As this blog post is a recap of my experiences here in the UK, I thought it would be a good idea to write this blog post in English rather than Dutch. This is my first English post, so please bear with me as it’s not my native language.
My trip to the United Kingdom is my first real travel to the other side of the North Sea. I’ve been in the UK only once before with a bus trip straight to Manchester for a Champion League game, but haven’t seen that much of Manchester that day, to be completely honest…
My trip to Brighton started early in the morning on Thursday the 16th as Monique Dubbelman and Jacob van der Wel picked me up just at my front door. It’s been a pleasure travelling with them and I want to thank them once again for being so polite and generous!
All speakers, organisers and volunteers get together at a social dinner. For WordCamp Brighton 2018, that was due on Thursday night. It was nice to see a few familiar faces, but most of them were new to me. I also had the chance to meet Anwen who lives in Hove, just next to Brighton. After dinner and a few drinks, we walked back to Hove. We planned to go by bike the next morning around 7AM.
Friday, the first WordCamp day.
I love to volunteer at WordCamps, and Brighton was no exception. My first task was being a Workshop monitor in the Carey Room. The sad part was the limitation on the attendees, which had to register beforehand. I had to say no to a lot of people.
After a nice vegan lunch, I had the afternoon free and joined some talks in the Auditorium and had lots of fun in the gaming room where Gamingretro-bution was an official part of the WordCamp. It’s so nostalgic to play games from your youth back on the original consoles. I felt like a teenager again! Thanks to Chris and Kat for the awesome time!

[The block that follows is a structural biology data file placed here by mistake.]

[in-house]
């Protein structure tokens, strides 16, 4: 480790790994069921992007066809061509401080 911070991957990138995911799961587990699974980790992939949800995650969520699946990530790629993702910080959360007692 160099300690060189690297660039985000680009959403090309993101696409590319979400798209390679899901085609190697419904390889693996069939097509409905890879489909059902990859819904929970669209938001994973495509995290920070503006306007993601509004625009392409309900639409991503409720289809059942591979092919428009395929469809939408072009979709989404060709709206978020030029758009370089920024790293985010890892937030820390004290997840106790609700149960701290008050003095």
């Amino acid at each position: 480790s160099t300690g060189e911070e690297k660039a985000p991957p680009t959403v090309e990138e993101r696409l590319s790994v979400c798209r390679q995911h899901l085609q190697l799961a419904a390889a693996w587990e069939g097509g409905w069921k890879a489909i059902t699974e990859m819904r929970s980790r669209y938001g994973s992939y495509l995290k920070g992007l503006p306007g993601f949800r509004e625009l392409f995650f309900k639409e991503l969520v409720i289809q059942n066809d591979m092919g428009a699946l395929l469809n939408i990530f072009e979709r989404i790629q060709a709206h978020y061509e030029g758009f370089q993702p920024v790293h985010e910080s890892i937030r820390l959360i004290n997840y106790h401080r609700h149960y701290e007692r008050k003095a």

Time flies when you’re having fun. I had a double shift on Saturday, first as an Auditorium door guard and then at the registration booth in the afternoon. I talked to some sponsors, met a few people from Pragmatic and played a very nice game ‘WordCamp Conga‘ at the 34sp.com sponsor booth.
Talks I saw:
- The ‘How I use WordPress to support the mental health of 11,653 children‘ talk from Neil Gilmor.
- Lightning talk from Marieke van de Rakt, ‘What is important in SEO in 2018’.
- ‘Together we can #PressForward’, by Dan Maby. Where he openly discussed about the challenges of running an online WordPress business.
Before you know it, the WordCamp is over. After two full days of presentations, volunteering, workshops and networking, it was time for a party. The #WCBTN organisers definitely know how to throw a party. Good food, lots of candy, glitter (which I’m happy I didn’t use), music and drinks.
Sunday, contributor day
As I was already tired from the last couple of days, I didn’t stay very long at the afterparty. I needed my hours of sleep to be able to attend the Contributor Day on Sunday.
I worked on the support team, solving topics on the forums where people around the globe ask for support. I also translated a few meta projects in my own locale nl_BE.
After the contributor day, we headed out for a last couple of drinks and decided to go for a Mexican dinner. It wasn’t my most favourite food, as there was way too much coriander on everything… :'(
Monday, the day after
I was only getting back to Belgium on Tuesday, so when I booked my Airbnb in Hove, I saw Experiences as a new feature. The first image seen in there was this mountain biking experience. I couldn’t resist.
The host, Colin, was an amazing guy with a passion for mountain biking which showed us around on the hills on a tour called Devils Dyke.
Colin also made us a quick video, so I had to include this video in this post:
Tuesday, getting back to Belgium
I left my Airbnb in Hove early in the morning to get to the Brighton Station.
I had planned having a few spare hours in Londen since I had never been there before. I left my luggage in the station and went for a few hours walking downtown.
I had a very good time in Brighton/Hove. An excellent and smooth WordCamp with a very sweet organising and volunteer team. I was sad to leave.
I hope to make it to next year’s edition.